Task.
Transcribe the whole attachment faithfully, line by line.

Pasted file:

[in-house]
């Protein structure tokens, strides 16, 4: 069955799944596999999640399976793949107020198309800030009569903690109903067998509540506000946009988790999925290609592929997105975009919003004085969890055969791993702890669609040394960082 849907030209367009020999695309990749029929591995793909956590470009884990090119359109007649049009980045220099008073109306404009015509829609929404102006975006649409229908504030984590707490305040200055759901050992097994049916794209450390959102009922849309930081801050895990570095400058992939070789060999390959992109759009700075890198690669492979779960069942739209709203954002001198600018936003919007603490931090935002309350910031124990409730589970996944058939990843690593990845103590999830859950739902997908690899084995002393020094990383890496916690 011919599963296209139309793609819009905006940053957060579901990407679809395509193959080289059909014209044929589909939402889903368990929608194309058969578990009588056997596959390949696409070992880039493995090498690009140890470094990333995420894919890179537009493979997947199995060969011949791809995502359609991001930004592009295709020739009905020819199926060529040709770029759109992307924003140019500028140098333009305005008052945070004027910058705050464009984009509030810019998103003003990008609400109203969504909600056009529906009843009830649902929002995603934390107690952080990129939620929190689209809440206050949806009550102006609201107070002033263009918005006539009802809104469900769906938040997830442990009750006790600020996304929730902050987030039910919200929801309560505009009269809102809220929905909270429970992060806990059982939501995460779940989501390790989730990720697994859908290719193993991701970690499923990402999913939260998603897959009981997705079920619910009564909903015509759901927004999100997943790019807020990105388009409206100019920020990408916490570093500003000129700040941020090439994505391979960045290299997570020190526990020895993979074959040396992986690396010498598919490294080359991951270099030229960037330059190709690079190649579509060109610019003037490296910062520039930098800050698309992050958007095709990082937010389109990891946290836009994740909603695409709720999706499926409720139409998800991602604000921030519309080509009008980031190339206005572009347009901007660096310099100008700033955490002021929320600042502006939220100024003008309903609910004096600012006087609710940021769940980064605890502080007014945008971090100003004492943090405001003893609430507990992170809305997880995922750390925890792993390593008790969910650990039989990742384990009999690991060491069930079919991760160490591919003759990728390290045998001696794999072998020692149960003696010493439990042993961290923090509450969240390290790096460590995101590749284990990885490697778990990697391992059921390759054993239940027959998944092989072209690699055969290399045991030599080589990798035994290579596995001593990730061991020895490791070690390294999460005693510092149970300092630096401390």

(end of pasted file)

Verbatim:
[in-house]
């Protein structure tokens, strides 16, 4: 069955799944596999999640399976793949107020198309800030009569903690109903067998509540506000946009988790999925290609592929997105975009919003004085969890055969791993702890669609040394960082 849907030209367009020999695309990749029929591995793909956590470009884990090119359109007649049009980045220099008073109306404009015509829609929404102006975006649409229908504030984590707490305040200055759901050992097994049916794209450390959102009922849309930081801050895990570095400058992939070789060999390959992109759009700075890198690669492979779960069942739209709203954002001198600018936003919007603490931090935002309350910031124990409730589970996944058939990843690593990845103590999830859950739902997908690899084995002393020094990383890496916690 011919599963296209139309793609819009905006940053957060579901990407679809395509193959080289059909014209044929589909939402889903368990929608194309058969578990009588056997596959390949696409070992880039493995090498690009140890470094990333995420894919890179537009493979997947199995060969011949791809995502359609991001930004592009295709020739009905020819199926060529040709770029759109992307924003140019500028140098333009305005008052945070004027910058705050464009984009509030810019998103003003990008609400109203969504909600056009529906009843009830649902929002995603934390107690952080990129939620929190689209809440206050949806009550102006609201107070002033263009918005006539009802809104469900769906938040997830442990009750006790600020996304929730902050987030039910919200929801309560505009009269809102809220929905909270429970992060806990059982939501995460779940989501390790989730990720697994859908290719193993991701970690499923990402999913939260998603897959009981997705079920619910009564909903015509759901927004999100997943790019807020990105388009409206100019920020990408916490570093500003000129700040941020090439994505391979960045290299997570020190526990020895993979074959040396992986690396010498598919490294080359991951270099030229960037330059190709690079190649579509060109610019003037490296910062520039930098800050698309992050958007095709990082937010389109990891946290836009994740909603695409709720999706499926409720139409998800991602604000921030519309080509009008980031190339206005572009347009901007660096310099100008700033955490002021929320600042502006939220100024003008309903609910004096600012006087609710940021769940980064605890502080007014945008971090100003004492943090405001003893609430507990992170809305997880995922750390925890792993390593008790969910650990039989990742384990009999690991060491069930079919991760160490591919003759990728390290045998001696794999072998020692149960003696010493439990042993961290923090509450969240390290790096460590995101590749284990990885490697778990990697391992059921390759054993239940027959998944092989072209690699055969290399045991030599080589990798035994290579596995001593990730061991020895490791070690390294999460005693510092149970300092630096401390």